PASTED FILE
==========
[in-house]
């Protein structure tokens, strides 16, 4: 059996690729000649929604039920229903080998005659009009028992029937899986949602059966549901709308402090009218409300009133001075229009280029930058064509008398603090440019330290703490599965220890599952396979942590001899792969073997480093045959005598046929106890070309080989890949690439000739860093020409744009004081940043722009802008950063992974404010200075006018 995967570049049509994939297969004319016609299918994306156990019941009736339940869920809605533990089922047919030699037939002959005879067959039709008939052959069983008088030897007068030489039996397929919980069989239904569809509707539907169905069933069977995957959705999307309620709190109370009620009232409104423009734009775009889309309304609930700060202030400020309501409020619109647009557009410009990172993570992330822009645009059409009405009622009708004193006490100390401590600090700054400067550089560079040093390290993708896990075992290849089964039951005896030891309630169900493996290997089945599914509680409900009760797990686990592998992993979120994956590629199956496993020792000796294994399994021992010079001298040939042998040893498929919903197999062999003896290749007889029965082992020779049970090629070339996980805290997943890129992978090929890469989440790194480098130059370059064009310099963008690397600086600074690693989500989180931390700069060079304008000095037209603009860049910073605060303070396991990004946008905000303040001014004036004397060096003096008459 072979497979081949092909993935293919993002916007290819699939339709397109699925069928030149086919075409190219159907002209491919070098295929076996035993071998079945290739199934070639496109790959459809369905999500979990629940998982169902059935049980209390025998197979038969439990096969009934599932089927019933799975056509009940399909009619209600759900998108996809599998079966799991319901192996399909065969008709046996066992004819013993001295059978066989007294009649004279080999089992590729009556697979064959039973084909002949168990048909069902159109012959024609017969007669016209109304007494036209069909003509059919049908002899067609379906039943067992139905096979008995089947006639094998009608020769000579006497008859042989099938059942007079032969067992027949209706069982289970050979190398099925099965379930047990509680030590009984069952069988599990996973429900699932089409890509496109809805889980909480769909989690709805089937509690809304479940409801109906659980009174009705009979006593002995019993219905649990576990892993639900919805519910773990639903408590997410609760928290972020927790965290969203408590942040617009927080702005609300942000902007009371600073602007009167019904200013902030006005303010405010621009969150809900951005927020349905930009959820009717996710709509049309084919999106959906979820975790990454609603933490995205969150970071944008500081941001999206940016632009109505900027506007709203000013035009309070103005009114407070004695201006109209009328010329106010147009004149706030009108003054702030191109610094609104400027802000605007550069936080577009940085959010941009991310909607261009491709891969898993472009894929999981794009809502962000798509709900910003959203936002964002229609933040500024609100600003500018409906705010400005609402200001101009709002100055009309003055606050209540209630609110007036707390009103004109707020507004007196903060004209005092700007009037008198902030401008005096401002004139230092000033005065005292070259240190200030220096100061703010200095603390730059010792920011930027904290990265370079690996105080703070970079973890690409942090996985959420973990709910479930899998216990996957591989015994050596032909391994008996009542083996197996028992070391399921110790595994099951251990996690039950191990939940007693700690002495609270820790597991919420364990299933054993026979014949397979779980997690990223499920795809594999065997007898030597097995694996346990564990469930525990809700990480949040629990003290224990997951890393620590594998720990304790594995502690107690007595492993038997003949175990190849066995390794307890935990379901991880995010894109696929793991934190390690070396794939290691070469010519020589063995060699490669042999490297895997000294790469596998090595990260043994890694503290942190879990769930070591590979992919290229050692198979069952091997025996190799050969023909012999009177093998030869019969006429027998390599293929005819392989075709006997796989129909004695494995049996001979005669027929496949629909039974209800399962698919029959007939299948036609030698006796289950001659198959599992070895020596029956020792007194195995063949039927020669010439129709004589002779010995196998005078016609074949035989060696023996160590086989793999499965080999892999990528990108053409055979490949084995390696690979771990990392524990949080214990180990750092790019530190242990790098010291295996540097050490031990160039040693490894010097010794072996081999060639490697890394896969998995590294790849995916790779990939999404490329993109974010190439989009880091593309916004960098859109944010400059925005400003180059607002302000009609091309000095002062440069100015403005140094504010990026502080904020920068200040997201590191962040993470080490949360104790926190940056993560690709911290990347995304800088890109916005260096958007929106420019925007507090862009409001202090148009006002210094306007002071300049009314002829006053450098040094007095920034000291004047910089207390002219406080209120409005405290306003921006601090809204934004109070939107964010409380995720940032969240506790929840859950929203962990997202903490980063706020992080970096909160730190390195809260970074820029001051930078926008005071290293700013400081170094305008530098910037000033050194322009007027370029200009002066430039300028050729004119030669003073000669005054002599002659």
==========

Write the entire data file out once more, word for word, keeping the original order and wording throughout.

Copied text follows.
[in-house]
């Protein structure tokens, strides 16, 4: 059996690729000649929604039920229903080998005659009009028992029937899986949602059966549901709308402090009218409300009133001075229009280029930058064509008398603090440019330290703490599965220890599952396979942590001899792969073997480093045959005598046929106890070309080989890949690439000739860093020409744009004081940043722009802008950063992974404010200075006018 995967570049049509994939297969004319016609299918994306156990019941009736339940869920809605533990089922047919030699037939002959005879067959039709008939052959069983008088030897007068030489039996397929919980069989239904569809509707539907169905069933069977995957959705999307309620709190109370009620009232409104423009734009775009889309309304609930700060202030400020309501409020619109647009557009410009990172993570992330822009645009059409009405009622009708004193006490100390401590600090700054400067550089560079040093390290993708896990075992290849089964039951005896030891309630169900493996290997089945599914509680409900009760797990686990592998992993979120994956590629199956496993020792000796294994399994021992010079001298040939042998040893498929919903197999062999003896290749007889029965082992020779049970090629070339996980805290997943890129992978090929890469989440790194480098130059370059064009310099963008690397600086600074690693989500989180931390700069060079304008000095037209603009860049910073605060303070396991990004946008905000303040001014004036004397060096003096008459 072979497979081949092909993935293919993002916007290819699939339709397109699925069928030149086919075409190219159907002209491919070098295929076996035993071998079945290739199934070639496109790959459809369905999500979990629940998982169902059935049980209390025998197979038969439990096969009934599932089927019933799975056509009940399909009619209600759900998108996809599998079966799991319901192996399909065969008709046996066992004819013993001295059978066989007294009649004279080999089992590729009556697979064959039973084909002949168990048909069902159109012959024609017969007669016209109304007494036209069909003509059919049908002899067609379906039943067992139905096979008995089947006639094998009608020769000579006497008859042989099938059942007079032969067992027949209706069982289970050979190398099925099965379930047990509680030590009984069952069988599990996973429900699932089409890509496109809805889980909480769909989690709805089937509690809304479940409801109906659980009174009705009979006593002995019993219905649990576990892993639900919805519910773990639903408590997410609760928290972020927790965290969203408590942040617009927080702005609300942000902007009371600073602007009167019904200013902030006005303010405010621009969150809900951005927020349905930009959820009717996710709509049309084919999106959906979820975790990454609603933490995205969150970071944008500081941001999206940016632009109505900027506007709203000013035009309070103005009114407070004695201006109209009328010329106010147009004149706030009108003054702030191109610094609104400027802000605007550069936080577009940085959010941009991310909607261009491709891969898993472009894929999981794009809502962000798509709900910003959203936002964002229609933040500024609100600003500018409906705010400005609402200001101009709002100055009309003055606050209540209630609110007036707390009103004109707020507004007196903060004209005092700007009037008198902030401008005096401002004139230092000033005065005292070259240190200030220096100061703010200095603390730059010792920011930027904290990265370079690996105080703070970079973890690409942090996985959420973990709910479930899998216990996957591989015994050596032909391994008996009542083996197996028992070391399921110790595994099951251990996690039950191990939940007693700690002495609270820790597991919420364990299933054993026979014949397979779980997690990223499920795809594999065997007898030597097995694996346990564990469930525990809700990480949040629990003290224990997951890393620590594998720990304790594995502690107690007595492993038997003949175990190849066995390794307890935990379901991880995010894109696929793991934190390690070396794939290691070469010519020589063995060699490669042999490297895997000294790469596998090595990260043994890694503290942190879990769930070591590979992919290229050692198979069952091997025996190799050969023909012999009177093998030869019969006429027998390599293929005819392989075709006997796989129909004695494995049996001979005669027929496949629909039974209800399962698919029959007939299948036609030698006796289950001659198959599992070895020596029956020792007194195995063949039927020669010439129709004589002779010995196998005078016609074949035989060696023996160590086989793999499965080999892999990528990108053409055979490949084995390696690979771990990392524990949080214990180990750092790019530190242990790098010291295996540097050490031990160039040693490894010097010794072996081999060639490697890394896969998995590294790849995916790779990939999404490329993109974010190439989009880091593309916004960098859109944010400059925005400003180059607002302000009609091309000095002062440069100015403005140094504010990026502080904020920068200040997201590191962040993470080490949360104790926190940056993560690709911290990347995304800088890109916005260096958007929106420019925007507090862009409001202090148009006002210094306007002071300049009314002829006053450098040094007095920034000291004047910089207390002219406080209120409005405290306003921006601090809204934004109070939107964010409380995720940032969240506790929840859950929203962990997202903490980063706020992080970096909160730190390195809260970074820029001051930078926008005071290293700013400081170094305008530098910037000033050194322009007027370029200009002066430039300028050729004119030669003073000669005054002599002659």